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 03-19-2017, 04:12 PM #1 Xeratul Senior Member   Registered: Jun 2006 Location: Debian Land Posts: 2,083 Rep: Alternative to LABPLOT for Linux? Hello, I am looking for an alternative of LABPLOT for XFCE,... JWM desktop. Labplot is ok, but it needs KDE. Thank you Attached Thumbnails
 03-21-2017, 10:21 AM #2 dijetlo Senior Member   Registered: Jan 2009 Location: RHELtopia.... Distribution: Solaris 11.2/Slackware/RHEL/ Posts: 1,491 Blog Entries: 2 Rep: Matplotlib is something I recently came across that thus far has been a pleasant surprise. I'm only familiar with the python interface and currently run it in a KDE desktop so you'd have to look at it more closely for your use case. Last edited by dijetlo; 03-21-2017 at 10:30 AM.
 03-21-2017, 09:21 PM #3 Soitgoes LQ Newbie   Registered: Oct 2016 Location: US Distribution: FreeBSD/Slackware Posts: 13 Rep: Octave, R, Python with matplotlib. I guess it depends on what you are plotting and how. Do you have data sets generated or are you plotting simple functions? I use pgfplots for LaTeX documents which works great for reports I need. Not sure what your end goal is.
03-23-2017, 02:04 AM   #4
Xeratul
Senior Member

Registered: Jun 2006
Location: Debian Land
Posts: 2,083

Original Poster
Rep:
Quote:
 Originally Posted by Soitgoes Octave, R, Python with matplotlib. I guess it depends on what you are plotting and how. Do you have data sets generated or are you plotting simple functions? I use pgfplots for LaTeX documents which works great for reports I need. Not sure what your end goal is.
Hi,

Thank you. I'd rather have a plot of data sets X and Y for 4-10 curves.
Usually they look a bit like this (herewith).
Attached Thumbnails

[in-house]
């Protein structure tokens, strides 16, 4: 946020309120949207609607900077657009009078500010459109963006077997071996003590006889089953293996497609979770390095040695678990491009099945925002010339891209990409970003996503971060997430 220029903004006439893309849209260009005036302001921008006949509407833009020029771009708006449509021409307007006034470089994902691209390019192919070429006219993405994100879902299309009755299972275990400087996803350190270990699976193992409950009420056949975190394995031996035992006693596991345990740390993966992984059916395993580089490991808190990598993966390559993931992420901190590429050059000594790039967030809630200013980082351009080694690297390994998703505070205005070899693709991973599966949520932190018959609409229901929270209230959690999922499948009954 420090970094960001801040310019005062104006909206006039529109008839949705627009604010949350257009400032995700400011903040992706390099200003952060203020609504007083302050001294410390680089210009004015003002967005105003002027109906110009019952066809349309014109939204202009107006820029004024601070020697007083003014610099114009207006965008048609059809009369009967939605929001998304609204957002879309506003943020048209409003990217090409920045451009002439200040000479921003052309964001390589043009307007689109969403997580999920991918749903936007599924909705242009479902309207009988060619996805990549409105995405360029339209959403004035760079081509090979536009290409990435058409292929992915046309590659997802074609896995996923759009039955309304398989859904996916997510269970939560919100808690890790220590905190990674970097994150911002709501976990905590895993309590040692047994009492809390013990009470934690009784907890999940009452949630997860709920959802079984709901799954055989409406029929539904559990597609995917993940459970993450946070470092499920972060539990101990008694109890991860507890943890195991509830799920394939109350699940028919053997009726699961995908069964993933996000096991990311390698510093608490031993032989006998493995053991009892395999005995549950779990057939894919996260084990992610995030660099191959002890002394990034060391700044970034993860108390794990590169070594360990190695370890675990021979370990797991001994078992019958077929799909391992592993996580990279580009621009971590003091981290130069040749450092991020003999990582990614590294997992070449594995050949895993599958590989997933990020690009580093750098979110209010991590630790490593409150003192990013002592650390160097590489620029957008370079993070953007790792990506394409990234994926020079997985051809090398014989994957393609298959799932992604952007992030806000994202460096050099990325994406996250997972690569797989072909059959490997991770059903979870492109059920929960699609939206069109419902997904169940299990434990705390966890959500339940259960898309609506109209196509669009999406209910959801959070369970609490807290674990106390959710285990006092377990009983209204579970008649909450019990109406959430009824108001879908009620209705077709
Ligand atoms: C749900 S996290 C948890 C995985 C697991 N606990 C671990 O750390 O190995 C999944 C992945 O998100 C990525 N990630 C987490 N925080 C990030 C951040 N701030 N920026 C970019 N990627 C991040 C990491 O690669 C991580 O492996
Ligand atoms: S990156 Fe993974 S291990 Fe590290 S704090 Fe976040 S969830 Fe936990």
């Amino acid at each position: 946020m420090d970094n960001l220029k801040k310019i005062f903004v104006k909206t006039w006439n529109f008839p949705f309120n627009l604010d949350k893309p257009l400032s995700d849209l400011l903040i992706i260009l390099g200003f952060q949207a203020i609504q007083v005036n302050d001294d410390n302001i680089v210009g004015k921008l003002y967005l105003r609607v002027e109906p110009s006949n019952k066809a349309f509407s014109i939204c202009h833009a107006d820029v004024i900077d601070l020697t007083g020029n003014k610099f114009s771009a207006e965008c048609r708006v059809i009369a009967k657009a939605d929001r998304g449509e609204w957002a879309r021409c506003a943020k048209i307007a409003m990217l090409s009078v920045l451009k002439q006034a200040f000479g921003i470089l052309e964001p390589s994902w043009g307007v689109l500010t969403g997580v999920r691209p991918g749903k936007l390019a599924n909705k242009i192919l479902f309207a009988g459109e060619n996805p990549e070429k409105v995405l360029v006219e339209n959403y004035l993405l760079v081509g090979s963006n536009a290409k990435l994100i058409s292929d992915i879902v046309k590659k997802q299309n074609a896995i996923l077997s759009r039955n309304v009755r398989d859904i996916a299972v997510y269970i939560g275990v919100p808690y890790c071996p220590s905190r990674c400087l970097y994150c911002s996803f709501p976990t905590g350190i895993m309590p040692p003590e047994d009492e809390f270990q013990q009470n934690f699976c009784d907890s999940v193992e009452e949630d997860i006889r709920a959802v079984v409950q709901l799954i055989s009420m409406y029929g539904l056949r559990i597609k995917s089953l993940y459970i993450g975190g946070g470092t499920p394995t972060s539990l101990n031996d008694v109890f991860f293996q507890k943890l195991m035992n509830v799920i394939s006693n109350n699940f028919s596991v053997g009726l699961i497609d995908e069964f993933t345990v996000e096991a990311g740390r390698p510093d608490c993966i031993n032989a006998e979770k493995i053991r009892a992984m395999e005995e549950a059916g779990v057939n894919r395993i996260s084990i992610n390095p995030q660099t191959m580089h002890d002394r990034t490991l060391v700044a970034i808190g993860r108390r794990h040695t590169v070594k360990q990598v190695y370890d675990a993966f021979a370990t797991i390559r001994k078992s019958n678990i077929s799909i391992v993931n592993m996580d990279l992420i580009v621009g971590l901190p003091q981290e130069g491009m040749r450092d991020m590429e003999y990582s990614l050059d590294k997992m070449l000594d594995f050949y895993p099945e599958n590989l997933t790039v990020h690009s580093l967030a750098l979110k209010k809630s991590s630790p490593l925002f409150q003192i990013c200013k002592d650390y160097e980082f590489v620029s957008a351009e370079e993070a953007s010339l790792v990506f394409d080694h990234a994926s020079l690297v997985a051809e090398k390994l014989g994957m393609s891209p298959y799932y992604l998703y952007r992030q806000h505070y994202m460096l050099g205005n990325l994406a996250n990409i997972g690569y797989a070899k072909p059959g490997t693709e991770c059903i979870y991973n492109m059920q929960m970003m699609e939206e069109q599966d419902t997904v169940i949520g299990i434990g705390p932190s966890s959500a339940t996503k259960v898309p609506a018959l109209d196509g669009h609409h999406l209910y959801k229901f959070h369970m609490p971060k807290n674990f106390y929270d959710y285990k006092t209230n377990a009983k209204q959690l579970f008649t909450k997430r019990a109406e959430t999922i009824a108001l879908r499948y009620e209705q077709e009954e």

03-23-2017, 08:12 AM #5 Soitgoes LQ Newbie   Registered: Oct 2016 Location: US Distribution: FreeBSD/Slackware Posts: 13 Rep: Here are some examples of R and pgfplots Let me preface this by saying I am not an expert in either R nor pgfplots but I will show you some working examples and you can decide whether or not these can or will work for you. Code: \documentclass[a4paper,11pt]{article} \usepackage{pgfplots} % This is a minimum working example of something I could use in a LaTeX document to produce a decent plot \begin{document} \begin{figure}[htp] \centering \begin{tikzpicture} \begin{axis}[ %This is where I define my title, x and y-axis labels, grid type, etc... title={\tiny{I-V Curves of MOSFET}}, xlabel={\tiny{$V_{DS}(V)$}}, ylabel={\tiny{$I_{D}(A)$}}, grid=major, legend pos=outer north east, ] % The x= and y= are both columns in my data file 'procedure_1a_iv_final', which is in my working directory \addplot [black] table [x={Vds}, y={Vgs200}] {procedure_1a_iv_final}; \addlegendentry{\tiny{$V_{GS}=2.00V$}} \addplot [gray] table [x={Vds}, y={Vgs205}] {procedure_1a_iv_final}; \addlegendentry{\tiny{$V_{GS}=2.05V$}} \addplot [brown] table [x={Vds}, y={Vgs210}] {procedure_1a_iv_final}; \addlegendentry{\tiny{$V_{GS}=2.10V$}} \addplot [violet] table [x={Vds}, y={Vgs215}] {procedure_1a_iv_final}; \addlegendentry{\tiny{$V_{GS}=2.15V$}} \end{axis} \end{tikzpicture} % I can caption the plot or figure and refer to it later in my write-up using \ref{} \caption{Put your caption here} \label{iv:curves} \end{figure} \end{document} Now, for the same plot in R. You can either just use the R interpreter similar to Pythons' or R studio. But, in essence you build the plot. I could write a script not unlike a Bash script but I prefer R studio(though I typically shy away from IDE's). Code: > curves <- read.table("procedure_1a_iv_final", header=TRUE, sep="") > x <- curves$Vds > plot(x, curves$Vgs215, col="blue", type="l", ann=FALSE) > lines(x, curves$Vgs210, col="red", type="b") > lines(x, curves$Vgs205, col="orange", type="l") > lines(x, curves\$Vgs200, col="yellow") > title("MOSFET I-V Curves", xlab="Vds Voltage(V)", ylab="Id Current(A)") Notice, I said 'build' above. This is because plot() by itself begins a new plot. The lines() function will add additional curves to the existing plot. I myself have just begun to become familiar with R and I really like it. You can import data from Excel, csv files, databases, directly off the web, plain text files containing data(as I have done in the examples above), etc. Plus, there is built-in functionality to normalize the data, find standard deviation, etc. Anyway, I hope this helps, or at least gives you a better idea of some other options apart from LabPlots. If you have any additional questions, let me know and I will try to answer them. Regards Attached Thumbnails

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